Tennessee’s $86 Million Babysitting Program
It’s really sad when a political agenda gets in the way of facts, but that is precisely what happened after a recent study from Vanderbilt University’s esteemed Peabody Research Institute analyzed Tennessee’s $86 million a year Pre-Kindergarten program. The study showed that voluntary Pre-K had no real benefits and could even hamper a child’s educational progress. By third grade, most of the students enrolled in Pre-K were scoring at or below their peers who never enrolled in Pre-K.
With all this great evidence showing that voluntary Pre-K is a complete and total waste of our tax dollars, you would assume that elected officials would not only refuse to expand the program, but actually eliminate it altogether. But alas, that is not the case. Newly elected Nashville mayor Megan Barry stated, “Metro Schools is blazing a new path in pre-K that is building a foundation in learning that we can and should be building on in elementary school and beyond.”
The only thing more infuriating than spending millions of our tax dollars on a program that doesn’t work is spending millions of our tax dollars on a study to prove that the program doesn’t work, and then continue to fund it anyway.
This is the exact reason why people have such negative feelings towards government. Why waste our money on a study when we are going to ignore the findings unless they conform to a specific person’s political agenda? It’s not like this study has any anti Pre-K agenda either. It was commissioned by Vanderbilt College of Education and the Tennessee Department of Education, both who have a strong interest in seeing Pre-K expanded in the Volunteer State.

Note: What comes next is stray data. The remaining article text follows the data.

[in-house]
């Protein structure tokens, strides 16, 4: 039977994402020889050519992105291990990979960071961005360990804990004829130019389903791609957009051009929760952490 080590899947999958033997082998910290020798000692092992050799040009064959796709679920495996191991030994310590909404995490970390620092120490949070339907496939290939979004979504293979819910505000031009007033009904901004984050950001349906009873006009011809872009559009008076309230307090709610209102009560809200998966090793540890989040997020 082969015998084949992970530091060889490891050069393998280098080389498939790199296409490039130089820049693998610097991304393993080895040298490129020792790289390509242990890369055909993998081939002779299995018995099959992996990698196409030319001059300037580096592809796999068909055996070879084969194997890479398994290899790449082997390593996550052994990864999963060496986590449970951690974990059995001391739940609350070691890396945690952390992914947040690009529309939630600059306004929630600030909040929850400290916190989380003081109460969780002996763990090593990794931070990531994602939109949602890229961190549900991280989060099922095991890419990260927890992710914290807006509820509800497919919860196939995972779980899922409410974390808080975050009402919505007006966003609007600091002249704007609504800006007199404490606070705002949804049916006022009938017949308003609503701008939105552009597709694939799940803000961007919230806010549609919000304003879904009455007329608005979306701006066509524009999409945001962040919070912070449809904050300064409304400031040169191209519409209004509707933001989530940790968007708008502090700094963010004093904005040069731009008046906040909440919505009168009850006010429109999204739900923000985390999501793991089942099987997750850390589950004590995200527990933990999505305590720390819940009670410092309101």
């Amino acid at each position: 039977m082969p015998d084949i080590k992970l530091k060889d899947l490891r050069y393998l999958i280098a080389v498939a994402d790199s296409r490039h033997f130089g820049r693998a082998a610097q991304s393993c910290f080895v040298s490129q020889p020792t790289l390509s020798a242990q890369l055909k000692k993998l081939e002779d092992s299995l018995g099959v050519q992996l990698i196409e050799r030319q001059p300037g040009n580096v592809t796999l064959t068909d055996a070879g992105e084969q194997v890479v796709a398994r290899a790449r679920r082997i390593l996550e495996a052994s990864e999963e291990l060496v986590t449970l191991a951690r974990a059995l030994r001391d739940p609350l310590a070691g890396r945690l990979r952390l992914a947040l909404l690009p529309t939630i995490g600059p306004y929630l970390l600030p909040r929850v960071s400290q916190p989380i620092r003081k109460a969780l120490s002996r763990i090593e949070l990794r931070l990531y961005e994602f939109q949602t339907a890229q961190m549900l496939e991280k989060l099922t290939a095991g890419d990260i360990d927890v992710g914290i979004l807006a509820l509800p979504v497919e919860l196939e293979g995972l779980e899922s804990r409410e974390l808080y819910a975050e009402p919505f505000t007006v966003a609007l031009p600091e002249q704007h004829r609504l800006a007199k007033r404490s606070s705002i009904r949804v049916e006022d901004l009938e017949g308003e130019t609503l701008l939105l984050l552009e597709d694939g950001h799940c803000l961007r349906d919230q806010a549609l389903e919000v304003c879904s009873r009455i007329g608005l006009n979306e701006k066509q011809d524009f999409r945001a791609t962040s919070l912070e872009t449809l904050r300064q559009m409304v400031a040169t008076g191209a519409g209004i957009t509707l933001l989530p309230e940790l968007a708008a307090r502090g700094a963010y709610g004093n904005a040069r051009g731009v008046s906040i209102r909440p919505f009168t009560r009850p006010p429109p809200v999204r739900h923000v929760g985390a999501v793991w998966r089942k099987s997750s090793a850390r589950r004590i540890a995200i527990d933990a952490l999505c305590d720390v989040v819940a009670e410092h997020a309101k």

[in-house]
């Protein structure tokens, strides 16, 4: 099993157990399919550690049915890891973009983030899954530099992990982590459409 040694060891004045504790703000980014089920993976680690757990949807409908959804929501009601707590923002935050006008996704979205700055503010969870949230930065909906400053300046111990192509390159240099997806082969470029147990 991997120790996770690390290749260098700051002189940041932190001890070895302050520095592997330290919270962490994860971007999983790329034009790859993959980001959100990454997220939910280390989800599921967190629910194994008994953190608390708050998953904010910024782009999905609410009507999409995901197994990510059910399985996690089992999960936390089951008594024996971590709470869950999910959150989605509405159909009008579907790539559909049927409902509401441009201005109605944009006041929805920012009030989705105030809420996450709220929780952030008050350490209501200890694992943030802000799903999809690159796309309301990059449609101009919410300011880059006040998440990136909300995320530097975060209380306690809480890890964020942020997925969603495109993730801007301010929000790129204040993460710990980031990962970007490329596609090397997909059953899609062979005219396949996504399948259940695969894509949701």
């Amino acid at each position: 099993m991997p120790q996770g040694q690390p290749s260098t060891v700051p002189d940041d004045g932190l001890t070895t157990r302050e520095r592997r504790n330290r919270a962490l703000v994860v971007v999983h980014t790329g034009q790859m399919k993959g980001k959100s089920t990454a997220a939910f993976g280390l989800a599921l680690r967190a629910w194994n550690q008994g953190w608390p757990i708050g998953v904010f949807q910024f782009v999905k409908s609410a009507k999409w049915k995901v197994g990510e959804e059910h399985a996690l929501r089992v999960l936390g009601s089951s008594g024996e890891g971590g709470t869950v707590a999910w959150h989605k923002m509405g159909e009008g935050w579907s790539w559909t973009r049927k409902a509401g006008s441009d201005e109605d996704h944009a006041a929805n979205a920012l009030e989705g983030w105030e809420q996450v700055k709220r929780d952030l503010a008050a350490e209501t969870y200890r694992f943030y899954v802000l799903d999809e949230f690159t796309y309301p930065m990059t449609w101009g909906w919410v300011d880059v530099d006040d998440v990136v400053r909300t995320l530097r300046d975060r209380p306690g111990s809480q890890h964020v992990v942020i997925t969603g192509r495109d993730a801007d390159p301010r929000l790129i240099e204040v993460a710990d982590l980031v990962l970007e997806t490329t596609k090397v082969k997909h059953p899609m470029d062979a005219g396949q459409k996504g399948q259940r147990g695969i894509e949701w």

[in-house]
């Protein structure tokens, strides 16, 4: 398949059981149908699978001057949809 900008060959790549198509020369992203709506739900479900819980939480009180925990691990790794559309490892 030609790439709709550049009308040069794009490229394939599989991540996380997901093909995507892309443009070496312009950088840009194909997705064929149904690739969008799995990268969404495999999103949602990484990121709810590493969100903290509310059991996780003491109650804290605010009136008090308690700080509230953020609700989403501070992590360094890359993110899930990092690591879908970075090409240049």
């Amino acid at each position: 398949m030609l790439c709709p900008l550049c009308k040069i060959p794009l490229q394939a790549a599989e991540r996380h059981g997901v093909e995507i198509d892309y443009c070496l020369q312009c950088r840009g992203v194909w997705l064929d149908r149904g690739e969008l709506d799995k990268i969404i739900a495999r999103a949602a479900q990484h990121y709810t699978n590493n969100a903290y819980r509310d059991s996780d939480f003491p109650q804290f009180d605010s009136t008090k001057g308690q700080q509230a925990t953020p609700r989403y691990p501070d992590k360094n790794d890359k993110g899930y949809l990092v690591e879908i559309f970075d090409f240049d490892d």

It’s truly demoralizing that we can’t even talk about cutting any kind of educational program in our society today—regardless of what the statistics or studies say— because of the vitriol it brings, most of which comes from the political Left. Education is one of the most important programs we can fund, but the political elite are doing a complete disservice to Tennesseans by choosing talking points over facts when it comes to Pre-K.
The Beacon Center has been railing against the Pre-K program ever since the first Vanderbilt study questioning its effectiveness, and we hope state legislators will hop on the bandwagon soon.